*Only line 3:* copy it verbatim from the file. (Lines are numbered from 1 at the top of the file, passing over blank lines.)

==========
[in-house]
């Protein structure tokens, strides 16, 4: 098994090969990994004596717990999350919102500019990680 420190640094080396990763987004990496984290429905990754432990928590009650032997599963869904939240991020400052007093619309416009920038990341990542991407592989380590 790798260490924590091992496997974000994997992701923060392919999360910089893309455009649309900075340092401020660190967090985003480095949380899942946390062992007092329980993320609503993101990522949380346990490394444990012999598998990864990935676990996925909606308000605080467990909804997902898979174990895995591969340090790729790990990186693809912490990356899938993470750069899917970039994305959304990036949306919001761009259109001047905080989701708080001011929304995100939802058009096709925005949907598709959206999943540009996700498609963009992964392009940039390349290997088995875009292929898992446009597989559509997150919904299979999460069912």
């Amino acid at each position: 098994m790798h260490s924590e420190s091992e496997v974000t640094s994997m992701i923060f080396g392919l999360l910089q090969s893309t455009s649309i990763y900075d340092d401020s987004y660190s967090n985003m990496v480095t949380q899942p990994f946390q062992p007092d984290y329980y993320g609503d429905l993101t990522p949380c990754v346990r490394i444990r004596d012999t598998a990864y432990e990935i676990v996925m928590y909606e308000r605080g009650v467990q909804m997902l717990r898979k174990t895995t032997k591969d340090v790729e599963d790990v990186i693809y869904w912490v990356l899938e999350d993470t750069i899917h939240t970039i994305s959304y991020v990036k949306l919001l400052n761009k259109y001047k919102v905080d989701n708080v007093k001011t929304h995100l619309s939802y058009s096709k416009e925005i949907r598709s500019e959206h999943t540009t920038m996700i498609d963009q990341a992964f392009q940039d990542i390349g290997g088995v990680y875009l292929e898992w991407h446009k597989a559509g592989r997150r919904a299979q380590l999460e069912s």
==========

């Amino acid at each position: 098994m790798h260490s924590e420190s091992e496997v974000t640094s994997m992701i923060f080396g392919l999360l910089q090969s893309t455009s649309i990763y900075d340092d401020s987004y660190s967090n985003m990496v480095t949380q899942p990994f946390q062992p007092d984290y329980y993320g609503d429905l993101t990522p949380c990754v346990r490394i444990r004596d012999t598998a990864y432990e990935i676990v996925m928590y909606e308000r605080g009650v467990q909804m997902l717990r898979k174990t895995t032997k591969d340090v790729e599963d790990v990186i693809y869904w912490v990356l899938e999350d993470t750069i899917h939240t970039i994305s959304y991020v990036k949306l919001l400052n761009k259109y001047k919102v905080d989701n708080v007093k001011t929304h995100l619309s939802y058009s096709k416009e925005i949907r598709s500019e959206h999943t540009t920038m996700i498609d963009q990341a992964f392009q940039d990542i390349g290997g088995v990680y875009l292929e898992w991407h446009k597989a559509g592989r997150r919904a299979q380590l999460e069912s």